See the moving picture


“Natural Sequences of events”

Both of these short films—Derby of 1895 (left) and Rough Sea at Dover—were shot by Birt Acres in 1895. The first English reviewers applauded both for their “realism,” and stories soon developed around Rough Sea at Dover much like those inspired by the Lumières’ Arrivée d’un train en gare à la Ciotat (see Chapter 2): “The waves,” reported one daily newspaper,

dashed against the breakwater; the spray seemed to start out of the picture, and those who stood near the screen appeared to be in imminent danger of being wetted. A few people were observed dodging the flying foam.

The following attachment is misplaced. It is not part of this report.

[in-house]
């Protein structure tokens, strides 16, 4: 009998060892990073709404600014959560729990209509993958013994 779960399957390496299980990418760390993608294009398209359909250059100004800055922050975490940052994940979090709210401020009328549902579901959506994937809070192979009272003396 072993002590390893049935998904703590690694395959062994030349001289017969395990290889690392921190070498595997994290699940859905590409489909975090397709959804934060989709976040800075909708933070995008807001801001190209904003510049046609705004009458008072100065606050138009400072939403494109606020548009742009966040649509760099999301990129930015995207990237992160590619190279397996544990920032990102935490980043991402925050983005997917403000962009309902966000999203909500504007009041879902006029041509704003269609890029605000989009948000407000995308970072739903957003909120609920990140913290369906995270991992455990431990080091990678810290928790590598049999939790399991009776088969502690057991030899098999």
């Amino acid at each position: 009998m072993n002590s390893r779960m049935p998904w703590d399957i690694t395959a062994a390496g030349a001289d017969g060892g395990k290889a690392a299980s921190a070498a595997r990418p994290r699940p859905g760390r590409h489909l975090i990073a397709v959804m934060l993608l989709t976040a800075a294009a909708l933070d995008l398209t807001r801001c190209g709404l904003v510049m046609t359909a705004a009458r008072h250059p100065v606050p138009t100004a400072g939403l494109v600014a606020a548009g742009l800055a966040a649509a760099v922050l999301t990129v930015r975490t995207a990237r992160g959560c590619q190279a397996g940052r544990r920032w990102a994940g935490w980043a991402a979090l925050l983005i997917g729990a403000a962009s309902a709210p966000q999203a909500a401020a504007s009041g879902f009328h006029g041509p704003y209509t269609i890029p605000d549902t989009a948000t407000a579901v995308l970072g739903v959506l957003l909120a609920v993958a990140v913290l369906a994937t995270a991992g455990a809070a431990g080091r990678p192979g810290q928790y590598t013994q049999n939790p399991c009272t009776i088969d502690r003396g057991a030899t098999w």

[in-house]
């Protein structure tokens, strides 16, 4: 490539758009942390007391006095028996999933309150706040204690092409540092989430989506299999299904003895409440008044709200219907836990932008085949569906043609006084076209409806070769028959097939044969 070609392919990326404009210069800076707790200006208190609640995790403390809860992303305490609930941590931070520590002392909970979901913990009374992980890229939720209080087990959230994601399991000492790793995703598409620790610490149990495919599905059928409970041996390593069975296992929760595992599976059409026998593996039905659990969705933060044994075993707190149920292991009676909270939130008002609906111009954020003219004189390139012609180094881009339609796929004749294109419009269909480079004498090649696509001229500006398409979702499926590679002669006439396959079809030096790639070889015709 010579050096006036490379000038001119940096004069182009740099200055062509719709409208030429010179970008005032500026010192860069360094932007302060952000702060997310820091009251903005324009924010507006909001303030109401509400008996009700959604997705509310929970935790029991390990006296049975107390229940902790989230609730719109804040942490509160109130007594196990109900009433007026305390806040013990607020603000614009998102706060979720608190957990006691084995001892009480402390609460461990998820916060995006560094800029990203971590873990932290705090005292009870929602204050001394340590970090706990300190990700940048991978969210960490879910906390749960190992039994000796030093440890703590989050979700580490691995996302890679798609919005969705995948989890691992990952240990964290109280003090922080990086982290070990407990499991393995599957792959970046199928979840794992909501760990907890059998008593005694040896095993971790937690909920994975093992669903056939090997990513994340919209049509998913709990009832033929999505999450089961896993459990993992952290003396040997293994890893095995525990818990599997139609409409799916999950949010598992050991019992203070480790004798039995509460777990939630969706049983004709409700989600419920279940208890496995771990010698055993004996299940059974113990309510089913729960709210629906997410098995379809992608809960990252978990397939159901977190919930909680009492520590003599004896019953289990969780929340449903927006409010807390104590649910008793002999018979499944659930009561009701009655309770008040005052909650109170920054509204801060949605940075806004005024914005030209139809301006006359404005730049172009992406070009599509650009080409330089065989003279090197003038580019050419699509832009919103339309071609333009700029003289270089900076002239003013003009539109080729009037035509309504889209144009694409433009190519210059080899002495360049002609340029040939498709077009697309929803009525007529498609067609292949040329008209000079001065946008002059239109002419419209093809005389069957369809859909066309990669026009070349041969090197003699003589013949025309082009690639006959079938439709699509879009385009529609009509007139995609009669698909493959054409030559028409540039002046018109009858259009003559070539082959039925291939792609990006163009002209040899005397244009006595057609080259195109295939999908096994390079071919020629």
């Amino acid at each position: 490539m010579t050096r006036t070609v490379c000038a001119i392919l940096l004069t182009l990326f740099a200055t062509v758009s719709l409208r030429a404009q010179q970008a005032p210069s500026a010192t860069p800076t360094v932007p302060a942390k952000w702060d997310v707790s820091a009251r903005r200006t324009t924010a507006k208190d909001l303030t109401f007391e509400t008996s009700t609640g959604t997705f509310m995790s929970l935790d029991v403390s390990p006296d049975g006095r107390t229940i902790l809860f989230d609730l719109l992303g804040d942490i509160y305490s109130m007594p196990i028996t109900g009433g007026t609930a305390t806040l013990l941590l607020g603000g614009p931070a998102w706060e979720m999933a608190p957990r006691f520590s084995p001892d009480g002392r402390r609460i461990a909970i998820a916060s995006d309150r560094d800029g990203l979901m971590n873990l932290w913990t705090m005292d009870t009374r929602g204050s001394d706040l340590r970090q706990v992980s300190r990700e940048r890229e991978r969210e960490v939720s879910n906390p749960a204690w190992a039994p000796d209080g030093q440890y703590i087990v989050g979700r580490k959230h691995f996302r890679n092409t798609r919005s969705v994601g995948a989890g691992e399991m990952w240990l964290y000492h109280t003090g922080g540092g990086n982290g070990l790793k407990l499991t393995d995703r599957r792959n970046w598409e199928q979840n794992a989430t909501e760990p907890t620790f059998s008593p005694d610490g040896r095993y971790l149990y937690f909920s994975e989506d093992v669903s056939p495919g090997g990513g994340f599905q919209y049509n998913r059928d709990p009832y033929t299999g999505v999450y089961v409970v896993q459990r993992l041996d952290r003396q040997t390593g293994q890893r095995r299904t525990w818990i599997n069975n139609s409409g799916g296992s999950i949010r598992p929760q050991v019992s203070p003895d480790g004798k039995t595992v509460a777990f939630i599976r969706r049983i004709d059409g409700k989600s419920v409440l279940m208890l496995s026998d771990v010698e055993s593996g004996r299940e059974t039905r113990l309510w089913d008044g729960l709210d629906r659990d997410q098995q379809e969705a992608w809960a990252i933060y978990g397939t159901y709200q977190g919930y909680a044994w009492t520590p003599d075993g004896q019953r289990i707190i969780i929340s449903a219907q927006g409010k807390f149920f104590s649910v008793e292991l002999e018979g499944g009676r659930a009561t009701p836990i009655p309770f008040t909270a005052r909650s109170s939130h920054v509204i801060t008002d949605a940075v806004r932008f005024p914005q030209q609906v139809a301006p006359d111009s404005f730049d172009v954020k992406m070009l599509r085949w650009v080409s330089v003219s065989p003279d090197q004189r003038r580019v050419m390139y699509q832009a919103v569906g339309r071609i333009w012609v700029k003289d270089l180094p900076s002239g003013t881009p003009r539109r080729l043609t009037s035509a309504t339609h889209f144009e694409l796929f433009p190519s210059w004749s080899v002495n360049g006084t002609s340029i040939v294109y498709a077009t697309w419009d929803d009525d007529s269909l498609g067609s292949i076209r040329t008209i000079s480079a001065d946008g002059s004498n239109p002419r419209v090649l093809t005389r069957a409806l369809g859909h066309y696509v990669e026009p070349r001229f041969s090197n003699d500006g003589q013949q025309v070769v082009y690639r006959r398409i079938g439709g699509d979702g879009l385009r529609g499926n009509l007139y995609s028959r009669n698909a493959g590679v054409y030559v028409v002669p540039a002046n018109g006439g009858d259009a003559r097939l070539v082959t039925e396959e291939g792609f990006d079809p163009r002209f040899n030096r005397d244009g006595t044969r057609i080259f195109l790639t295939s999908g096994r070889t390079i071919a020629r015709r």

Both films were also among the first English films to be seen outside England: Derby was shown at a press screening to introduce the Armat-Edison vitascope on 4 April 1896, and Rough Sea was on the program at Koster & Bial’s on 23 April (see Figure 1.29 and Figure 1.31). The scene of “storm-tossed waves breaking over a pier on the beach at Dover,” reported Thomas Armat, “was totally unlike anything an audience had ever before seen in a theater.”

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